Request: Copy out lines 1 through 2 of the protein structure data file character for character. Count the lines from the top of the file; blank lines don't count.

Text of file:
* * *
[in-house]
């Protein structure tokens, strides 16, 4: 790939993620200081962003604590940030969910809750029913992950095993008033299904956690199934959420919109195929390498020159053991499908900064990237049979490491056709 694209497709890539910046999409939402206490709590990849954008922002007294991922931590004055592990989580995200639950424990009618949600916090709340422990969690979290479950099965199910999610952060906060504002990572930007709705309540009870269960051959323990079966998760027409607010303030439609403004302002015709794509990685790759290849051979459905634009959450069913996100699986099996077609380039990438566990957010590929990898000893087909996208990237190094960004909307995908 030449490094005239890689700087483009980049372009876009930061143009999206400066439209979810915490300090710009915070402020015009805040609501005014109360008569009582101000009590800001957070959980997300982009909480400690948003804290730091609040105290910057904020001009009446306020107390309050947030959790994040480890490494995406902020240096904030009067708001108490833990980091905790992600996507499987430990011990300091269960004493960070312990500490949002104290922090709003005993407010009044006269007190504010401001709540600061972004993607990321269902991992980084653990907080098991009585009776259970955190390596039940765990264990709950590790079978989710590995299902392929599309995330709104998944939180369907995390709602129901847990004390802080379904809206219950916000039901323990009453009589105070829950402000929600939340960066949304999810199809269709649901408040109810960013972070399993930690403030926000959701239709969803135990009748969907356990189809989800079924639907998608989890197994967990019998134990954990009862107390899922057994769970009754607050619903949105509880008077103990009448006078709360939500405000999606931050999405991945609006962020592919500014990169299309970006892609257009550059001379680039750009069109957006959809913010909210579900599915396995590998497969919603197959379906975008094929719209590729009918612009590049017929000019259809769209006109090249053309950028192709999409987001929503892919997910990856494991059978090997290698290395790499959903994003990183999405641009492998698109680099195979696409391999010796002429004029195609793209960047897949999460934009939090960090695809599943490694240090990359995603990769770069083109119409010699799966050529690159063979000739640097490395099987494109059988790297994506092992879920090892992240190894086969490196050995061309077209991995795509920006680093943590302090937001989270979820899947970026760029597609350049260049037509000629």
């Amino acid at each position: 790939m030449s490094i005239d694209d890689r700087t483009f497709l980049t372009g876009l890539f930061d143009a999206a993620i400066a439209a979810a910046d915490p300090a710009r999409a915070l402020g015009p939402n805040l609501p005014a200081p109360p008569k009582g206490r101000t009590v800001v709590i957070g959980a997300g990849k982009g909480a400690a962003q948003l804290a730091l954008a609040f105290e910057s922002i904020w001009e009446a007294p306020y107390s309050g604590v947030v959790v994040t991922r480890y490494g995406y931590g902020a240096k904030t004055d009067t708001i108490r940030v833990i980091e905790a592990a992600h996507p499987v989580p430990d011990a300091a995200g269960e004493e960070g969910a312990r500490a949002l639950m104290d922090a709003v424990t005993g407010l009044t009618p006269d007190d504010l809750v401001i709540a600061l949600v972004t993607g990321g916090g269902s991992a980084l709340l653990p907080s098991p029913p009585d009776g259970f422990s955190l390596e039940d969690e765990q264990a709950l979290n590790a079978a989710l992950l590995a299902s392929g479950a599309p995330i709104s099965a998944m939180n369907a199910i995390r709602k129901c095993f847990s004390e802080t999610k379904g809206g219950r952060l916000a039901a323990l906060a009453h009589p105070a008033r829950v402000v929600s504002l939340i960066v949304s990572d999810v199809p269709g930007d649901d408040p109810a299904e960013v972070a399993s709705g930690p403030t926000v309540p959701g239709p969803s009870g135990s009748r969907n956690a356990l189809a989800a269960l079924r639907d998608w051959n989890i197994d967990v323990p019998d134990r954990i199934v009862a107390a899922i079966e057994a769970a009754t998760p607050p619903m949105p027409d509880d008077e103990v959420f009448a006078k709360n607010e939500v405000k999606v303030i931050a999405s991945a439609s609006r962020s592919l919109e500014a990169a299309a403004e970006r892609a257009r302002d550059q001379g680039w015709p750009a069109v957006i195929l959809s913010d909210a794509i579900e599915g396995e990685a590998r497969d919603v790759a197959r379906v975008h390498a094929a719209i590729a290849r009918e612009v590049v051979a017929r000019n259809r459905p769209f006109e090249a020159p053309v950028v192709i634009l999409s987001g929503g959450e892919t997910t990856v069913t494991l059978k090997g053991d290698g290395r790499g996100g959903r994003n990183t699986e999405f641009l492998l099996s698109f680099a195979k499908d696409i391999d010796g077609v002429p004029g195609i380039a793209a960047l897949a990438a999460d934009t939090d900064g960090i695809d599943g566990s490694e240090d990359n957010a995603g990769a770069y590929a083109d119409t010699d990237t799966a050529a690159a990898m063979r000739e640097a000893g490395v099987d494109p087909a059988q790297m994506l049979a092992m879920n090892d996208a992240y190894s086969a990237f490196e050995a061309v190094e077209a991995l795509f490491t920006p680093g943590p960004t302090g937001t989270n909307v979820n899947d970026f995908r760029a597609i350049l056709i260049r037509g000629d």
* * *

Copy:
[in-house]
């Protein structure tokens, strides 16, 4: 790939993620200081962003604590940030969910809750029913992950095993008033299904956690199934959420919109195929390498020159053991499908900064990237049979490491056709 694209497709890539910046999409939402206490709590990849954008922002007294991922931590004055592990989580995200639950424990009618949600916090709340422990969690979290479950099965199910999610952060906060504002990572930007709705309540009870269960051959323990079966998760027409607010303030439609403004302002015709794509990685790759290849051979459905634009959450069913996100699986099996077609380039990438566990957010590929990898000893087909996208990237190094960004909307995908 030449490094005239890689700087483009980049372009876009930061143009999206400066439209979810915490300090710009915070402020015009805040609501005014109360008569009582101000009590800001957070959980997300982009909480400690948003804290730091609040105290910057904020001009009446306020107390309050947030959790994040480890490494995406902020240096904030009067708001108490833990980091905790992600996507499987430990011990300091269960004493960070312990500490949002104290922090709003005993407010009044006269007190504010401001709540600061972004993607990321269902991992980084653990907080098991009585009776259970955190390596039940765990264990709950590790079978989710590995299902392929599309995330709104998944939180369907995390709602129901847990004390802080379904809206219950916000039901323990009453009589105070829950402000929600939340960066949304999810199809269709649901408040109810960013972070399993930690403030926000959701239709969803135990009748969907356990189809989800079924639907998608989890197994967990019998134990954990009862107390899922057994769970009754607050619903949105509880008077103990009448006078709360939500405000999606931050999405991945609006962020592919500014990169299309970006892609257009550059001379680039750009069109957006959809913010909210579900599915396995590998497969919603197959379906975008094929719209590729009918612009590049017929000019259809769209006109090249053309950028192709999409987001929503892919997910990856494991059978090997290698290395790499959903994003990183999405641009492998698109680099195979696409391999010796002429004029195609793209960047897949999460934009939090960090695809599943490694240090990359995603990769770069083109119409010699799966050529690159063979000739640097490395099987494109059988790297994506092992879920090892992240190894086969490196050995061309077209991995795509920006680093943590302090937001989270979820899947970026760029597609350049260049037509000629």